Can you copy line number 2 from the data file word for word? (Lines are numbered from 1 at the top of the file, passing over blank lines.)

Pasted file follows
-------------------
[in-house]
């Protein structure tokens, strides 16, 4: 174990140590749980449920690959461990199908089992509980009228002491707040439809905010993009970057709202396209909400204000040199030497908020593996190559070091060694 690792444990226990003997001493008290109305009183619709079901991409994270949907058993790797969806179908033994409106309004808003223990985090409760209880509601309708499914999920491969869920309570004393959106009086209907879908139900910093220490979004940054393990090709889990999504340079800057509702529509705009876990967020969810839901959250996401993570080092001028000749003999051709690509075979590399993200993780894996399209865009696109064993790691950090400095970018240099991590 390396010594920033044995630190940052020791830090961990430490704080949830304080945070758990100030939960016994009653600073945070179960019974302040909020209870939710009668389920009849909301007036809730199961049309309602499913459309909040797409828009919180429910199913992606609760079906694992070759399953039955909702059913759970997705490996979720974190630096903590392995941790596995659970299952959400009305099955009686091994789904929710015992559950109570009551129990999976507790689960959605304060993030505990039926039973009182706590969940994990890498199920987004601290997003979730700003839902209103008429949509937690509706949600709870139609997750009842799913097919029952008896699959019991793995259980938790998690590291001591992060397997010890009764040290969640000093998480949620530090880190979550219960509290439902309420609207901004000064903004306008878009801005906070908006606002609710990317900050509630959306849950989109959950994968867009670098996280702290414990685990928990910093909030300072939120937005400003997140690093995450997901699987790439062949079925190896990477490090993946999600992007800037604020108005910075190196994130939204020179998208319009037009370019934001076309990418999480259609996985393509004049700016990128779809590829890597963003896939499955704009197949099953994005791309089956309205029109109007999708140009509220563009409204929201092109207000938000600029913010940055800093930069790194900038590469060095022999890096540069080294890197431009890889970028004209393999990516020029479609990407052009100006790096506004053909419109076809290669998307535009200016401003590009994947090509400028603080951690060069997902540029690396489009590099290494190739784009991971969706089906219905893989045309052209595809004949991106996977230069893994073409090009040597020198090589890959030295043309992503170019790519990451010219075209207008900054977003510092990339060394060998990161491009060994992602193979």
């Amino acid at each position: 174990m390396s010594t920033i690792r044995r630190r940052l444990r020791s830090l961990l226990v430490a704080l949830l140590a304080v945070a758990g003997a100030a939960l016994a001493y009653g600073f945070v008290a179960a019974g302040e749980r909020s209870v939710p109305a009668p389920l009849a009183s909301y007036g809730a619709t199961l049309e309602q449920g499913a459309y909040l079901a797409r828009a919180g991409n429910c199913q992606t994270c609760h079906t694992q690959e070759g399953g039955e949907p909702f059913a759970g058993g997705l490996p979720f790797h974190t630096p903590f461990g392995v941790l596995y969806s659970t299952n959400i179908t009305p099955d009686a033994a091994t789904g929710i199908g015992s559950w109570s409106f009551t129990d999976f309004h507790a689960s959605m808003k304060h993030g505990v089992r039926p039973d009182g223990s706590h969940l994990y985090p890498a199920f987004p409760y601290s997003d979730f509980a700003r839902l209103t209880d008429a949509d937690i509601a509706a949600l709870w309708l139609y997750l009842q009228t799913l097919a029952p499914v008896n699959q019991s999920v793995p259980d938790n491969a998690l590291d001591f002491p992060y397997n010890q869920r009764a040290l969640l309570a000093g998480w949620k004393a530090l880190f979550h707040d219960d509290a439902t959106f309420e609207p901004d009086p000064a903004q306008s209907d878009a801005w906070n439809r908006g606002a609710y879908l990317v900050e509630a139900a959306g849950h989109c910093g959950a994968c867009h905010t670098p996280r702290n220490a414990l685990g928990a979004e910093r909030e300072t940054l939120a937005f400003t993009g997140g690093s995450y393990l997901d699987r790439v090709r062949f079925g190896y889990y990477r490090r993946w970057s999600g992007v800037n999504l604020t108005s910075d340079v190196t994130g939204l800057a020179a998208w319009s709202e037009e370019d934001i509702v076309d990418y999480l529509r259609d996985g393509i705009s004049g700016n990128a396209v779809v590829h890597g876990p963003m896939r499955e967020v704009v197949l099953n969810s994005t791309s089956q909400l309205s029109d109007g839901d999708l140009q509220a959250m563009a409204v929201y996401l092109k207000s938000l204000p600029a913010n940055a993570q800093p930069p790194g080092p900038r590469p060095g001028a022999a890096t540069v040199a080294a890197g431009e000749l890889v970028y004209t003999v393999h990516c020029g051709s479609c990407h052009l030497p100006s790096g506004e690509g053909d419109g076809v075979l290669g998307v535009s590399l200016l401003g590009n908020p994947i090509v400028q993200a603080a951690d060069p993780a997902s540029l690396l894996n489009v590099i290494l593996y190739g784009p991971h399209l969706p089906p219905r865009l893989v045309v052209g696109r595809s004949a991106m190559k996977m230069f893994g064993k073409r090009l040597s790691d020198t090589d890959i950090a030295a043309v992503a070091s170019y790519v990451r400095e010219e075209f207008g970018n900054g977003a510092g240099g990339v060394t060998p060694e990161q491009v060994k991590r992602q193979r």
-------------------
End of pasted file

């Protein structure tokens, strides 16, 4: 174990140590749980449920690959461990199908089992509980009228002491707040439809905010993009970057709202396209909400204000040199030497908020593996190559070091060694 690792444990226990003997001493008290109305009183619709079901991409994270949907058993790797969806179908033994409106309004808003223990985090409760209880509601309708499914999920491969869920309570004393959106009086209907879908139900910093220490979004940054393990090709889990999504340079800057509702529509705009876990967020969810839901959250996401993570080092001028000749003999051709690509075979590399993200993780894996399209865009696109064993790691950090400095970018240099991590 390396010594920033044995630190940052020791830090961990430490704080949830304080945070758990100030939960016994009653600073945070179960019974302040909020209870939710009668389920009849909301007036809730199961049309309602499913459309909040797409828009919180429910199913992606609760079906694992070759399953039955909702059913759970997705490996979720974190630096903590392995941790596995659970299952959400009305099955009686091994789904929710015992559950109570009551129990999976507790689960959605304060993030505990039926039973009182706590969940994990890498199920987004601290997003979730700003839902209103008429949509937690509706949600709870139609997750009842799913097919029952008896699959019991793995259980938790998690590291001591992060397997010890009764040290969640000093998480949620530090880190979550219960509290439902309420609207901004000064903004306008878009801005906070908006606002609710990317900050509630959306849950989109959950994968867009670098996280702290414990685990928990910093909030300072939120937005400003997140690093995450997901699987790439062949079925190896990477490090993946999600992007800037604020108005910075190196994130939204020179998208319009037009370019934001076309990418999480259609996985393509004049700016990128779809590829890597963003896939499955704009197949099953994005791309089956309205029109109007999708140009509220563009409204929201092109207000938000600029913010940055800093930069790194900038590469060095022999890096540069080294890197431009890889970028004209393999990516020029479609990407052009100006790096506004053909419109076809290669998307535009200016401003590009994947090509400028603080951690060069997902540029690396489009590099290494190739784009991971969706089906219905893989045309052209595809004949991106996977230069893994073409090009040597020198090589890959030295043309992503170019790519990451010219075209207008900054977003510092990339060394060998990161491009060994992602193979």